Not Made of Glass: A Qualitative Analysis of Resilience Processes Among Adolescent and Young Adults Living with HIV/AIDS in Atlanta, Georgia Open Access

Valek, Sara L. (2016)

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Background: Rates of adolescent and young adults (AYA) living with HIV continue to rise in the American Southeast. AYA populations face unique challenges such as disclosure considerations, stigma and discrimination, and housing and financial instability related to the developmental phase of emerging adulthood.

Objectives: This research project seeks to highlight factors that promote positive health maintenance activities among youth living with HIV, to inform future programs targeted at HIV treatment in AYA populations.

Methods: AYA patients from the Grady Ponce de Leon Center in Atlanta, GA took part in in-depth interviews with questions related to the transition process from pediatric clinic to adult services and interviews. A total of 14 in-depth interviews were coded analyzed and a grounded theory approach was used to construct theories on participants' coping behavior. Results: The adversities facing participants at various stages in their lives were seemingly insurmountable challenges and major disruptions to stability, ranging from domestic violence to blatant discrimination and recurrent financial difficulties. Findings were organized in the following three thematic areas: (1) promotive factors used to cope with adversity, including support networks, autonomy, solidarity with others living with HIV/AIDS, and personal growth and acceptance (2) pervasive stigma and discrimination, including identity, stigma as an obstacle to success, and ability to trust others (3) socioeconomic disparities, including substance abuse, financial struggles, and housing instability.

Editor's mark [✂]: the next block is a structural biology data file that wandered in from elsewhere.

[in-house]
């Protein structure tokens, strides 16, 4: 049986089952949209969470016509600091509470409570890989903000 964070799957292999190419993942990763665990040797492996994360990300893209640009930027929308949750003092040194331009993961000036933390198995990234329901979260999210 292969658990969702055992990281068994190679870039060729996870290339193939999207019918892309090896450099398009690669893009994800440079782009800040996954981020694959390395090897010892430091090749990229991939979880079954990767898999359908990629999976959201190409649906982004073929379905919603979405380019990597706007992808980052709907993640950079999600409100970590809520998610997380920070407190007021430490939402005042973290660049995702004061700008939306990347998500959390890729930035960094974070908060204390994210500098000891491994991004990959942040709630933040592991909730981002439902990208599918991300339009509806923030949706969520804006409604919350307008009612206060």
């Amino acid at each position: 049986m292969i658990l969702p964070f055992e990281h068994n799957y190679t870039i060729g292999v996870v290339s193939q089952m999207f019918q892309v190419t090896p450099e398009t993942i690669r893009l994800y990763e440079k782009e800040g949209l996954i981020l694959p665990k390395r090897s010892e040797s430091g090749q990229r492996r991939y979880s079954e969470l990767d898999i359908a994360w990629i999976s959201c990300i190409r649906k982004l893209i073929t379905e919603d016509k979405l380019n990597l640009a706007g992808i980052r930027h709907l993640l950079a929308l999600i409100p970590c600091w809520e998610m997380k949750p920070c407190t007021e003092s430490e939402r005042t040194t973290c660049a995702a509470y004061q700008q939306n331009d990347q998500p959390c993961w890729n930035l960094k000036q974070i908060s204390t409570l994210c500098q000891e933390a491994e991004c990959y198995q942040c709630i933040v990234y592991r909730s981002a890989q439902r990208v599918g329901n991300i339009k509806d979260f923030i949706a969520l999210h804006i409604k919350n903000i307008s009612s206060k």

Discussion: Our findings are consistent with the literature related to coping mechanisms in the AYA age group, as well as other groups coping with chronic illnesses. We found that AYAs enable an array of promotive factors to cope with challenges in their daily lives, some of which have been nurtured over extended periods of growth in the face of adversity. Health care professionals can assist this population by providing them with the services and tools needed to continue fostering positive coping skills and strengthen existing support networks.

Table of Contents

Review of the Literature (1)

Introduction (25)

Methods (27)

Results (32)

Discussion (48)

Annexes (54)

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